But, do you remember? My father got the Constitution! So, how constitution could save an Italian young professional? By the way, do you know the first articles of the Italian Constitution?

Art. 1: ”Italy is a democratic Republic founded on labor. Sovereignty belongs to the people and is exercised by the people in the forms and within the limits of the Constitution”.
Art. 2: “The Republic recognizes and guarantees the inviolable rights of the person, both as an individual and in the social groups where human personality is expressed. The Republic expects that the fundamental duties of political, economic and social solidarity be fulfilled.”
Art. 4: “The Republic recognizes the right of all citizens to work and promotes those conditions which render this right effective.  Every citizen has the duty, according to personal potential and individual choice, to perform an activity or a function that contributes to the material or spiritual progress of society.”

Rome, Italy, 2013

p057-1-jpgGiorgio is a young brilliant software developer.  He works for an innovative company with less than 50 employers. He has a one-year contract based position. His work contract will expire in a few weeks and he doesn’t know how will be his next future. He tried to ask news to his manager, with no feedback. Then, he decided to move in order to find another work position, which maybe could have ensured him a better salary and other opportunities to grow professionally. After a first discussion with a competitor company, his manager became aware of this and fired him, because he had tried to “betray the company” and to set an example to all the other employees who were trying to break their chains at the desk. In this way, the salary of  all young developers in Rome is completely leveled and hardly can grow. Companies are in alliance against young employers, who will always be hostages of their managers.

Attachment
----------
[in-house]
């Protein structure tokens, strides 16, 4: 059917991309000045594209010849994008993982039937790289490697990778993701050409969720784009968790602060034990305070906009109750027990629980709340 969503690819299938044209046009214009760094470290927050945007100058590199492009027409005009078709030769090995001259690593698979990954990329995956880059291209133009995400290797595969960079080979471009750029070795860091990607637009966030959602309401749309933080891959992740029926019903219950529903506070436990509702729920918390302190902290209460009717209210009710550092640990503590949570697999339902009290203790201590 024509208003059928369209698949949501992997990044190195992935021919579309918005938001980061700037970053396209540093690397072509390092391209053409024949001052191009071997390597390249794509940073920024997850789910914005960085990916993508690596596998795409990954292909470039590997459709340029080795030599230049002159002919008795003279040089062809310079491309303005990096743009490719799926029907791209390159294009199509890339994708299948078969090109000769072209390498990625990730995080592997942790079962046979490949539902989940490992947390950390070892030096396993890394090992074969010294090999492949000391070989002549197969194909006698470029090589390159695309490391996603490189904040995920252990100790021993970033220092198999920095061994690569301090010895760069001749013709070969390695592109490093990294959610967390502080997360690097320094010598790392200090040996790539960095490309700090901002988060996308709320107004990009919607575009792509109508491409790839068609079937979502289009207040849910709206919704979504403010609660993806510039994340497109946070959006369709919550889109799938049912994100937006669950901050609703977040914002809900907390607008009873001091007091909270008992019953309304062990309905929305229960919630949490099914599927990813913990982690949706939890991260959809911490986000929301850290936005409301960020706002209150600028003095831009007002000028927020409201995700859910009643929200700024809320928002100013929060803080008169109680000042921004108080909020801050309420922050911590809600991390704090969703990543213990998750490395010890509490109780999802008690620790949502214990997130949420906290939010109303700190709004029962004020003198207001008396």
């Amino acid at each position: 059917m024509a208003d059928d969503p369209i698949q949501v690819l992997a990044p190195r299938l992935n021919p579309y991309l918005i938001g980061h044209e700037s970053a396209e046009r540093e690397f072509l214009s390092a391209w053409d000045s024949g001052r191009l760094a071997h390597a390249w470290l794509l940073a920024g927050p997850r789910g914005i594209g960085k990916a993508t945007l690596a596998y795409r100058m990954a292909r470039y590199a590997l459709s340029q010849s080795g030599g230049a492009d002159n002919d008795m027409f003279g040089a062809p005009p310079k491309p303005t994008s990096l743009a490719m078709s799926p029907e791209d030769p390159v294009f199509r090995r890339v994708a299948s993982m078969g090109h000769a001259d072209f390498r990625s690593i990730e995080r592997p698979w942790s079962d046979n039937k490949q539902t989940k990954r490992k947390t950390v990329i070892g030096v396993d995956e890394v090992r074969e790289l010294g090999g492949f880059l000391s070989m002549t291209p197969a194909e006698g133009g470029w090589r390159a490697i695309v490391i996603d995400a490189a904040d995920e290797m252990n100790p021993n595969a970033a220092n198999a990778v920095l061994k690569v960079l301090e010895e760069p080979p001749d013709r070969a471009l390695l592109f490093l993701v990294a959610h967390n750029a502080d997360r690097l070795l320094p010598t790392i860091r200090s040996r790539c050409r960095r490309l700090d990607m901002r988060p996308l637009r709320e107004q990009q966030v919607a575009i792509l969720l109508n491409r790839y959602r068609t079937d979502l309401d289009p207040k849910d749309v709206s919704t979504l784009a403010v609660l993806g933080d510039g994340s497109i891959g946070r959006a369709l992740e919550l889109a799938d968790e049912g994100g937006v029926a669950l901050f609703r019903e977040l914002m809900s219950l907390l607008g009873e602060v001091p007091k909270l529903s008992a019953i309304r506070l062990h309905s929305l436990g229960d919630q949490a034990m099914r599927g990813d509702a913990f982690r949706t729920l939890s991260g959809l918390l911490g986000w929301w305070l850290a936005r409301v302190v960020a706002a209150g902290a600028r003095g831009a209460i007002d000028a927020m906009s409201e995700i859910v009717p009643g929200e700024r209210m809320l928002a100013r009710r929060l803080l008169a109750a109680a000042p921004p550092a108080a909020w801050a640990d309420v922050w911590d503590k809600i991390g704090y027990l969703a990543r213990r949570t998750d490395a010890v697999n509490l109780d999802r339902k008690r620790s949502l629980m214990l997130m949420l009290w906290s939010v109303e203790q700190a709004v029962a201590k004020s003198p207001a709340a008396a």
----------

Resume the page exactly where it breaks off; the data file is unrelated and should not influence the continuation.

Doesn’t it seem, then, that this last story is representative of the common constant violations of the constitution who lives a young professional Italian?  Where is the work on which the country is founded? Where is the inviolable right to grow? How can a young professional do an activity that contributes to the material development of the society, if the society does not contribute to his development?

The serious risk is that people could follow the very bad example of the political class, forgetting fundamental values like common growth, mutual aid, culture and family. In a scene of an ancient theatrical comedy by Eduardo De Filippo the young Amedeo, Eduardo’s Son, says:  “if I saw that the ruling class did the interests of the people, then I would be the worst man in the world if I act badly. But if I see that they are a group of thieves, then you know, what is the way? Do you steal? I steal too! Everyone for himself.